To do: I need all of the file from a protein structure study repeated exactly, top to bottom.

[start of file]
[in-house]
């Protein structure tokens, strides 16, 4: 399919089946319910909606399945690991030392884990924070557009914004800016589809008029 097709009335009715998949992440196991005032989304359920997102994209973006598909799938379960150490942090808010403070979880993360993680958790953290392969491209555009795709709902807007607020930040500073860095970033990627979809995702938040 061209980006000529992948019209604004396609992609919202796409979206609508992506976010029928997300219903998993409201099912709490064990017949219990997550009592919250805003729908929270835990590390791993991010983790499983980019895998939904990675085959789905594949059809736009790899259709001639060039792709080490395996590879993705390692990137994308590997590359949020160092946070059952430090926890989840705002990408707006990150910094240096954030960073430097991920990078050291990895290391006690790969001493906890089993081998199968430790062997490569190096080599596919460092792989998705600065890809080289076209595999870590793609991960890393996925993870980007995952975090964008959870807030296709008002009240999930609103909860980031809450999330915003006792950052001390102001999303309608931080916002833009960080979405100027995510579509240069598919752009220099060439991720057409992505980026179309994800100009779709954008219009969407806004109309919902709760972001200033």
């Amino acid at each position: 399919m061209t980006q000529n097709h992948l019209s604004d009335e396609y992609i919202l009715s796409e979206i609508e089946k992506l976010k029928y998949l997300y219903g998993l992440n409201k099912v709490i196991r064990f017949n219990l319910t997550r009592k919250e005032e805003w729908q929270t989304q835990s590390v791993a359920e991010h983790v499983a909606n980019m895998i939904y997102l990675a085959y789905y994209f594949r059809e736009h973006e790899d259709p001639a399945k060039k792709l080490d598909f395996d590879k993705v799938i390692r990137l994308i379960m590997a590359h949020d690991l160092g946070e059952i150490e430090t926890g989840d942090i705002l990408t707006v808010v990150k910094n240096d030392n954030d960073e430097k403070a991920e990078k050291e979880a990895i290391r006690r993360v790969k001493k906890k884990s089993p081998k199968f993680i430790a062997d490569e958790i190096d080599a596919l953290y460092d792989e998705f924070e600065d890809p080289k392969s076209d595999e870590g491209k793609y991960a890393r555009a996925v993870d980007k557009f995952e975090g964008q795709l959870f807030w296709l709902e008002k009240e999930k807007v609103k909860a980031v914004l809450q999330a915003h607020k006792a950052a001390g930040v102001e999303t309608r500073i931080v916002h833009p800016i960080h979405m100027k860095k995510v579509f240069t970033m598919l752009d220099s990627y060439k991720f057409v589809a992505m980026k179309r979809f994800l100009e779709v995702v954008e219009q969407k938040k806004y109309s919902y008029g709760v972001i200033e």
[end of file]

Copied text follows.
[in-house]
């Protein structure tokens, strides 16, 4: 399919089946319910909606399945690991030392884990924070557009914004800016589809008029 097709009335009715998949992440196991005032989304359920997102994209973006598909799938379960150490942090808010403070979880993360993680958790953290392969491209555009795709709902807007607020930040500073860095970033990627979809995702938040 061209980006000529992948019209604004396609992609919202796409979206609508992506976010029928997300219903998993409201099912709490064990017949219990997550009592919250805003729908929270835990590390791993991010983790499983980019895998939904990675085959789905594949059809736009790899259709001639060039792709080490395996590879993705390692990137994308590997590359949020160092946070059952430090926890989840705002990408707006990150910094240096954030960073430097991920990078050291990895290391006690790969001493906890089993081998199968430790062997490569190096080599596919460092792989998705600065890809080289076209595999870590793609991960890393996925993870980007995952975090964008959870807030296709008002009240999930609103909860980031809450999330915003006792950052001390102001999303309608931080916002833009960080979405100027995510579509240069598919752009220099060439991720057409992505980026179309994800100009779709954008219009969407806004109309919902709760972001200033």
């Amino acid at each position: 399919m061209t980006q000529n097709h992948l019209s604004d009335e396609y992609i919202l009715s796409e979206i609508e089946k992506l976010k029928y998949l997300y219903g998993l992440n409201k099912v709490i196991r064990f017949n219990l319910t997550r009592k919250e005032e805003w729908q929270t989304q835990s590390v791993a359920e991010h983790v499983a909606n980019m895998i939904y997102l990675a085959y789905y994209f594949r059809e736009h973006e790899d259709p001639a399945k060039k792709l080490d598909f395996d590879k993705v799938i390692r990137l994308i379960m590997a590359h949020d690991l160092g946070e059952i150490e430090t926890g989840d942090i705002l990408t707006v808010v990150k910094n240096d030392n954030d960073e430097k403070a991920e990078k050291e979880a990895i290391r006690r993360v790969k001493k906890k884990s089993p081998k199968f993680i430790a062997d490569e958790i190096d080599a596919l953290y460092d792989e998705f924070e600065d890809p080289k392969s076209d595999e870590g491209k793609y991960a890393r555009a996925v993870d980007k557009f995952e975090g964008q795709l959870f807030w296709l709902e008002k009240e999930k807007v609103k909860a980031v914004l809450q999330a915003h607020k006792a950052a001390g930040v102001e999303t309608r500073i931080v916002h833009p800016i960080h979405m100027k860095k995510v579509f240069t970033m598919l752009d220099s990627y060439k991720f057409v589809a992505m980026k179309r979809f994800l100009e779709v995702v954008e219009q969407k938040k806004y109309s919902y008029g709760v972001i200033e």